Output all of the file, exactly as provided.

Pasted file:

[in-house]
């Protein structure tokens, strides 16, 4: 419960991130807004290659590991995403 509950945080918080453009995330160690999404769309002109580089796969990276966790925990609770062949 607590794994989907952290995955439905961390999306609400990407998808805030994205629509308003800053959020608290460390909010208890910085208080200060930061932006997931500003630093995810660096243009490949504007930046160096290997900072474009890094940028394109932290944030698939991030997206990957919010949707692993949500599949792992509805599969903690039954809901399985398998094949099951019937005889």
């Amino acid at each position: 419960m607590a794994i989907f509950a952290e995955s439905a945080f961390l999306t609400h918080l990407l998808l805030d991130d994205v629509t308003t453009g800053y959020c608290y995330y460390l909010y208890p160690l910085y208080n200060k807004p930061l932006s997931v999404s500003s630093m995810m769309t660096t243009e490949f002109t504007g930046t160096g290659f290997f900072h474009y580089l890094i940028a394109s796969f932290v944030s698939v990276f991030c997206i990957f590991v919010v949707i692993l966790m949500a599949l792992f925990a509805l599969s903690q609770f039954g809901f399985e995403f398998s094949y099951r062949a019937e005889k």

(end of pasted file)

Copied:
[in-house]
């Protein structure tokens, strides 16, 4: 419960991130807004290659590991995403 509950945080918080453009995330160690999404769309002109580089796969990276966790925990609770062949 607590794994989907952290995955439905961390999306609400990407998808805030994205629509308003800053959020608290460390909010208890910085208080200060930061932006997931500003630093995810660096243009490949504007930046160096290997900072474009890094940028394109932290944030698939991030997206990957919010949707692993949500599949792992509805599969903690039954809901399985398998094949099951019937005889």
């Amino acid at each position: 419960m607590a794994i989907f509950a952290e995955s439905a945080f961390l999306t609400h918080l990407l998808l805030d991130d994205v629509t308003t453009g800053y959020c608290y995330y460390l909010y208890p160690l910085y208080n200060k807004p930061l932006s997931v999404s500003s630093m995810m769309t660096t243009e490949f002109t504007g930046t160096g290659f290997f900072h474009y580089l890094i940028a394109s796969f932290v944030s698939v990276f991030c997206i990957f590991v919010v949707i692993l966790m949500a599949l792992f925990a509805l599969s903690q609770f039954g809901f399985e995403f398998s094949y099951r062949a019937e005889k």